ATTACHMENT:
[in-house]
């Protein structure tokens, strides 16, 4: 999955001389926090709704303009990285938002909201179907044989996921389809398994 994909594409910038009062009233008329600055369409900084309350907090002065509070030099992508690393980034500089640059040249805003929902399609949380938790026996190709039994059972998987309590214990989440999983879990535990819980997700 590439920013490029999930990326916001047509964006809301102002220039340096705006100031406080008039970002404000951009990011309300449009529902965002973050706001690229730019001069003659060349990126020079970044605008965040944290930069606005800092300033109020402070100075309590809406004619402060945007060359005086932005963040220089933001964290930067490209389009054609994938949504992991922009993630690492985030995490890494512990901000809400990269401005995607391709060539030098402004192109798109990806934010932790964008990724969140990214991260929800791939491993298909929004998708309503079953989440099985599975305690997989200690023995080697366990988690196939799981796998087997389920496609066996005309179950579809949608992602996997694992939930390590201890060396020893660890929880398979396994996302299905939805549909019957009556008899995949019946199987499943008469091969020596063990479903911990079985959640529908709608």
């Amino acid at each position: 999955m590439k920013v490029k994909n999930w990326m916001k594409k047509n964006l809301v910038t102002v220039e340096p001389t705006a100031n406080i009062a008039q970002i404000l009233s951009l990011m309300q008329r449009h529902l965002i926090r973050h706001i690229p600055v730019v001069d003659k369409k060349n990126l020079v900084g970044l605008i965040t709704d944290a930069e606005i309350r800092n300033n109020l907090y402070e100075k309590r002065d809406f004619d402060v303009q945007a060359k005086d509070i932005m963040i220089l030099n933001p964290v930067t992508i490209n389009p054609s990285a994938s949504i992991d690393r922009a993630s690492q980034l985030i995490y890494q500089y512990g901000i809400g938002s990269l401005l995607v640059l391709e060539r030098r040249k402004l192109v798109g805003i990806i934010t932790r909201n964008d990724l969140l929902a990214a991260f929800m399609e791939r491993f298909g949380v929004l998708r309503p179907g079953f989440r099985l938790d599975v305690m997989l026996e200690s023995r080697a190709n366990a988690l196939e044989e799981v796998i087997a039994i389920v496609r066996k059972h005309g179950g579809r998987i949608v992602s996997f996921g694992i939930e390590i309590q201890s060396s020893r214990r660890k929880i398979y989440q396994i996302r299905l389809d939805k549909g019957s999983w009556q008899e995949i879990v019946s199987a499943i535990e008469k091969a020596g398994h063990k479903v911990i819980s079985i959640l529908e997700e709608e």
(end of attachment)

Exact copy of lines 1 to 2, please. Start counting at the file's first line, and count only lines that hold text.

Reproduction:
[in-house]
């Protein structure tokens, strides 16, 4: 999955001389926090709704303009990285938002909201179907044989996921389809398994 994909594409910038009062009233008329600055369409900084309350907090002065509070030099992508690393980034500089640059040249805003929902399609949380938790026996190709039994059972998987309590214990989440999983879990535990819980997700 590439920013490029999930990326916001047509964006809301102002220039340096705006100031406080008039970002404000951009990011309300449009529902965002973050706001690229730019001069003659060349990126020079970044605008965040944290930069606005800092300033109020402070100075309590809406004619402060945007060359005086932005963040220089933001964290930067490209389009054609994938949504992991922009993630690492985030995490890494512990901000809400990269401005995607391709060539030098402004192109798109990806934010932790964008990724969140990214991260929800791939491993298909929004998708309503079953989440099985599975305690997989200690023995080697366990988690196939799981796998087997389920496609066996005309179950579809949608992602996997694992939930390590201890060396020893660890929880398979396994996302299905939805549909019957009556008899995949019946199987499943008469091969020596063990479903911990079985959640529908709608």